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Savings, Checking and CD Account Rates Fall at ING DIRECT



Four weeks after the new Fed actions ING DIRECT may have finally responded. It has cut all of its deposit rates. Its Orange Savings account rate fell 5 basis points to 0.75%. The Electric Orange account rates also fell by 5 basis points. The rate for balances of $100K fell from 0.90% to 0.85%, and the rate for balances between $50K and $100K fell from 0.85% to 0.80%.

We haven't seen many rate cuts at ING DIRECT this year. The last time the savings and checking account rates were cut was in January. However, there was a surge of cuts late last year. This came after the Fed announced its mid-2013 low rate pledge in August. So I'm afraid there may be more cuts to come. Also, since ING DIRECT is the biggest internet bank, it may put downward pressure on all internet savings account rates. Here's how the Orange Savings account APY has fallen since February 2011:

  • 0.75% 10/10/2012
  • 0.80% 01/06/2012
  • 0.85% 12/03/2011
  • 0.90% 10/21/2011
  • 1.00% 02/24/2011

In addition to the savings and checking account rates, ING DIRECT CD rates were also cut, and these cuts were larger. All rates fell by 10 basis points. ING DIRECT CD rates were already low before these cuts. Now they're just ridiculously low. For example, the 24-month CD rate is only 0.40%, and the 5-year CD rate is only 0.90%.

Coincidentally, it was almost one year ago when I asked how low can CD rates go. At that time, ING DIRECT's 2-year and 5-year CD yields were 0.60% and 1.10%. They still have the same language on their CD page in which they say "guarantee yourself a high yield" and "High Interest - Safe place to grow a nest egg". If you want to double your money with a 0.90% rate (the current 5-year CD rate), it will take 78 years.

It's possible that ING DIRECT's merger into Capital One may be having some influence on the rates. On November 1st, ING DIRECT and Capital One, N.A. will legally become one bank. Last month I described how this will affect FDIC coverage for customers who have accounts at both banks.

Rate Cuts at Other Banks

For some reason, we are seeing an uptick of rate cuts this week. The latest one is at UFB Direct. Its money market account APY fell from 1.10% to 1.05%. The 1.10% APY had been the highest rate for a non-promo account that's available to new customers. The 1.05% APY remains the highest rate, but it's shared with 5 other internet banks which also offer 1.05% APY on a savings or money market account.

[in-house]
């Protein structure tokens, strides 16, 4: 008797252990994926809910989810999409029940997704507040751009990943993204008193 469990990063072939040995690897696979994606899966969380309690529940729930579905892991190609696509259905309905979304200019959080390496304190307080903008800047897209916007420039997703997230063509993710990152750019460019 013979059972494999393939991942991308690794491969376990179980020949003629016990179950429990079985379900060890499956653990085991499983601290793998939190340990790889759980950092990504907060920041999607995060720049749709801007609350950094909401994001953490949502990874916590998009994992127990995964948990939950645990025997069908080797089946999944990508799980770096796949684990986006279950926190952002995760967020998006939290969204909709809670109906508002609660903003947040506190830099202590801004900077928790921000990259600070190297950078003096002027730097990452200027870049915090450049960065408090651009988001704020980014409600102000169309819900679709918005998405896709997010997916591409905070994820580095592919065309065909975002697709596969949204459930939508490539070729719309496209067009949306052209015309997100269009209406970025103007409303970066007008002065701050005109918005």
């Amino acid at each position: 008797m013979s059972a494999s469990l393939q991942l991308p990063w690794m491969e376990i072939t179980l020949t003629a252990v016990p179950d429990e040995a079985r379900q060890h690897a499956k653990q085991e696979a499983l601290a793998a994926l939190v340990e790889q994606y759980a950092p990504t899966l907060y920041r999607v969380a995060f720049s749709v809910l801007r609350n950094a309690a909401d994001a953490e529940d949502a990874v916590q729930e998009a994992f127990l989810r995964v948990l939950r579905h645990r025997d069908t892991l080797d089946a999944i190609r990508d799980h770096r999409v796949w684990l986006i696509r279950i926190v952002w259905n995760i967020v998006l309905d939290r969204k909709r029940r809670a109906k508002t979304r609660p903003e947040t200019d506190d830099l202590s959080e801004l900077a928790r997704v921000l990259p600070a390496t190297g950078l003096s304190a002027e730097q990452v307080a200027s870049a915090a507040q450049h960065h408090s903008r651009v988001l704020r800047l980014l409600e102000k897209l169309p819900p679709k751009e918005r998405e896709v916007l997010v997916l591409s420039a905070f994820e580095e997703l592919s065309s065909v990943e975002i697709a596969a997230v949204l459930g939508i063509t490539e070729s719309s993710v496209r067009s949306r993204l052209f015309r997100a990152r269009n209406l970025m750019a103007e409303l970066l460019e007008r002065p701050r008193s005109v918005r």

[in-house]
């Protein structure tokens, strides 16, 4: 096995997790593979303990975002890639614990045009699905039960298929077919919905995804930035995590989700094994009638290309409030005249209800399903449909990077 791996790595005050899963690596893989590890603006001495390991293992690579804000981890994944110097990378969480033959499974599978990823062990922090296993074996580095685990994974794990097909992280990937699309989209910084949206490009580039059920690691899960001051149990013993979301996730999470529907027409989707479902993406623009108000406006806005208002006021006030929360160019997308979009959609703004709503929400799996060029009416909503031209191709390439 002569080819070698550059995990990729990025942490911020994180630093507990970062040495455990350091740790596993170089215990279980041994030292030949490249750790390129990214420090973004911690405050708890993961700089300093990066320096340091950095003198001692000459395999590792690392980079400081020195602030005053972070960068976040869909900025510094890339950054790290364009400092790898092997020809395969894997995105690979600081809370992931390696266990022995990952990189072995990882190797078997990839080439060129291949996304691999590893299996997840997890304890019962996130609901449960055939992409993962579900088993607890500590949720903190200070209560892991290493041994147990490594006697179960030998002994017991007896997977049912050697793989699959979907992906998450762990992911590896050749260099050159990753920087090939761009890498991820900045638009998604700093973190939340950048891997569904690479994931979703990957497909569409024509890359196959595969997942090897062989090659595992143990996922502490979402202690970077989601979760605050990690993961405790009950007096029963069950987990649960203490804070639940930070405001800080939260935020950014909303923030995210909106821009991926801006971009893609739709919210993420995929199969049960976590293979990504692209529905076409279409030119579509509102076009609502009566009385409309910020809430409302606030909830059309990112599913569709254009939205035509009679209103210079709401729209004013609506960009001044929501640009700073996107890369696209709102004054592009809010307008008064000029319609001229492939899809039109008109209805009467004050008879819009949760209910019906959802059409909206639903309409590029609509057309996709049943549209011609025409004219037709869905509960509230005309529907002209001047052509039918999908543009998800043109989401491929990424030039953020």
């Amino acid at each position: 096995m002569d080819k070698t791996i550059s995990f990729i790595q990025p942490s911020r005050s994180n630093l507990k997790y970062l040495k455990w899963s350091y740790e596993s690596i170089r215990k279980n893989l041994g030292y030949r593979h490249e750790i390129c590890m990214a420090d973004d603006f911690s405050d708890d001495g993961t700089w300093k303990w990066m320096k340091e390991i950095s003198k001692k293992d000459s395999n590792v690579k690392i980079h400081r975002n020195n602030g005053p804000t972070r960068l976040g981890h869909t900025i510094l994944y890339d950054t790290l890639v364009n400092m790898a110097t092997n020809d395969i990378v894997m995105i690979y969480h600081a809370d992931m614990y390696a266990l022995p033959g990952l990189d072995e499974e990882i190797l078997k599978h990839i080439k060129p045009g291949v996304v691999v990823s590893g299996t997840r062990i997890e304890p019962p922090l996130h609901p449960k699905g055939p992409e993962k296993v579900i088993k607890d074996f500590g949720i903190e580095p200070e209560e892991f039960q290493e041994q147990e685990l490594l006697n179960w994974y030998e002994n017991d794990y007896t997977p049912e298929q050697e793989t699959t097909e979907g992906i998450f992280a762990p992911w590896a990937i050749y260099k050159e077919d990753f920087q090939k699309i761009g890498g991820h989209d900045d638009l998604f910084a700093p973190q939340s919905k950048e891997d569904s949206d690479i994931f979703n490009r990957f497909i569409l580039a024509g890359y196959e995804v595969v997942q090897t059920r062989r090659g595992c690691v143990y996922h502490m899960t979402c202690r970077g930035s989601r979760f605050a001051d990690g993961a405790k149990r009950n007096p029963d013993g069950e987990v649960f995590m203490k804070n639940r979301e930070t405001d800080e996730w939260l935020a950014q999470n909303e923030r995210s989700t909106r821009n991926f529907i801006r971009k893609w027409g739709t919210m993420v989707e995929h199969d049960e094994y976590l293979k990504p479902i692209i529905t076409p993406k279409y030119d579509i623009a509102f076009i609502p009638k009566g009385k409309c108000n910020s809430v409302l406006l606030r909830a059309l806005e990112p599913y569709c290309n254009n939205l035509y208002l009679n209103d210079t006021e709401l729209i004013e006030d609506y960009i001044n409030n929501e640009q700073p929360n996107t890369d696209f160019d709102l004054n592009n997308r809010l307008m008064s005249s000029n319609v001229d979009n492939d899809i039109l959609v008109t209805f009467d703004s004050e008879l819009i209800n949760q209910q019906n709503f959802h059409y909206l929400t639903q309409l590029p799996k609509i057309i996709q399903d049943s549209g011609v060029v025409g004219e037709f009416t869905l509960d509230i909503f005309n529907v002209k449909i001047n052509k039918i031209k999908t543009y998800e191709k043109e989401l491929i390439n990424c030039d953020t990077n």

There have also been CD rate cuts at other banks. CIT Bank reduced its 5-year CD rates by 5 basis points. Its Jumbo CD APY is now 1.85%, and its standard CD APY is 1.80%. The highest 5-year CD that's nationally available at a bank is now 1.86% APY at State Bank of India NY. I still think CIT Bank is a better deal since CDs can be opened online.

  Tags: ING DIRECT, savings account, checking account, CD rates

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Comment #1 by Anonymous posted on
And here we go!........... Capital One starts the decline of ING. Keep your hands on your money, Cap wants it.

Comment #2 by Anonymous posted on
forgot to add.... I just transfered most of my ING funds to Ally. Ally is paying .95% where ING is paying .80%. I will just keep ING for their IPhone app to deposit checks (I get several per month as I am a landlord).

Comment #3 by Anonymous posted on
Anonymous prediction:  Ally will be cutting rates by the end of the month.  Just a hunch...

Comment #4 by Interested Party (anonymous) posted on
Interested Party
Unfortunately, this must be the new normal. No more holding out hope for rates to move upwards in the next 5-7 yrs. This is truly unfortunate...

Interested Party


Comment #8 by Anonymous posted on
#4.......Actually it's only unfortunate for people who are depending on higher interest rates. It's not unfortunate for me personally, nor is it unfortunate for stock market investors, mREIT investors, mortgage refinancers, people buying new cars, etc etc. 

#6.....Really? That's your expert analysis?

Comment #5 by Anonymous posted on
I believe you are absolutely right.  Unfortunately, by that time most people will have burned through their savings to live on and will have little to earn higher interests on!

Comment #6 by Anonymous posted on
My interest rate prediction is that Bernanke is a crook and just wants to benefit his banker friends and decrease the value of money

Comment #7 by Anonymous posted on
The rates will go up when we run out of money.

Comment #9 by Anonymous posted on
Anonymous - #6, Calling Bernanke names is pointless. Monetary policy alone is not going to get the economy moving. A lot of people simply don't have the confidence to go out and make the long term financial commitments necessary to stimulsate economic growth. So, until the current infighting in Washington stops, I don't see a lot of great economic news on the horizon. What this country needs is some cooperation among its elected officials.

Comment #10 by Richard Garton (anonymous) posted on
Richard Garton
The 2nd time banks tend to be largely intended to present an opportunity to people who have a poor credit history. Yet, they may be certainly not completely free of price. People that utilize the 2nd chance financial institutions in many cases are needed to pay a greater charge, when compared to standard banking institutions. The reason being the associated accounts tend to be considerably at a higher risk. Customers may nonetheless, should pay the entire amount both on the opening of the account or even via little percentages at each exchange, with regards to the bank.